Screening and analysis of soda saline-alkali stress induced up- regulated genes in sugar sorghum


Soil salinization severely constrains the growth of crops, which ultimately leads to reduced yields. Because Sorghum dochna (common name sugar sorghum) has the advantageous properties of excellent salt stress resistance, high biomass, and tremendous flexibility for utilization as food, livestock feed, and industrial products, this species holds great potential to be further developed as a primary alternative crop. To elucidate the molecular mechanism that governs sugar sorghum’s adaptation to high salinity environments, we constructed a suppression subtractive hybridization (SSH) cDNA library from sugar sorghum transcripts that contains the soda saline-alkali induced up-regulated genes from the resistant variety M-81E. The SSH cDNA library was screened by using the colony hybridization method, and the ESTs obtained were sequenced and analyzed. A total of 200 EST clones were identified, representing 127 unigenes (6 contigs and 121 singlets). A Blast analysis showed that 48 ESTs (46.6%) have annotated functions in GenBank, 55 ESTs (53.4%) have unknown functions (or encode hypothetical proteins), and 24 ESTs (18.9%) have no blast hits. The majority of the hypothetical ESTs from the cDNA library displayed very high sequence similarity with their homologs found through GenBank. A clustering analysis of the ESTs with known functions indicated that a wide variety of genes were induced during the salt stress treatment. These genes were found to function in photosynthesis, material and energy metabolism (carbohydrates, lipids, amino acids, co-enzymes, ions, etc.), synthesis or maintenance of constituents of the cell wall and cell membrane, signal transduction, transcriptional regulation, and as water channels. This indicates that sugar sorghum tolerance to soda saline-alkali stress results from the coordinated functions of many genes.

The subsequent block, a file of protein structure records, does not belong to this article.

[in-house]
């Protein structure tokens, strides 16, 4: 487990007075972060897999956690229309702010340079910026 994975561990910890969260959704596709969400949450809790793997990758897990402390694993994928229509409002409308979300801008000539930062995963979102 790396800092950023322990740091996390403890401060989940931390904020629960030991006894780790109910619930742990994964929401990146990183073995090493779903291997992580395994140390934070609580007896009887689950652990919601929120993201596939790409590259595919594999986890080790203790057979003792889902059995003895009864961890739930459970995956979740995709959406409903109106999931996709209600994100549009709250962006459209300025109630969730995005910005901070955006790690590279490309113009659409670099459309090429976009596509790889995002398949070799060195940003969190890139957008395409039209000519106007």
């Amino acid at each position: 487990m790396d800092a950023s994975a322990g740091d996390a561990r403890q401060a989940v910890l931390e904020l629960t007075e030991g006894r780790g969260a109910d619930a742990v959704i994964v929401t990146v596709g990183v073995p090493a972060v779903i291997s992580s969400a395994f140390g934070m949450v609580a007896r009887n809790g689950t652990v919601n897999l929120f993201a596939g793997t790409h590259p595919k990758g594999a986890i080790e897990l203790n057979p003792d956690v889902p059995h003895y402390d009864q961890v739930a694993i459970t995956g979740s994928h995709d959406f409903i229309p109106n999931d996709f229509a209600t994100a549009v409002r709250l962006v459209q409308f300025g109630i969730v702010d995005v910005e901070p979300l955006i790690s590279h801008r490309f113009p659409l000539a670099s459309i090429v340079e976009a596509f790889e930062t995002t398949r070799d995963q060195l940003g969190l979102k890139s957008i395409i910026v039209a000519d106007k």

sugar sorghum, SSH, soda saline-alkali stress, up-regulated genes, EST

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Maydica - A journal devoted to maize and allied species

ISSN: 2279-8013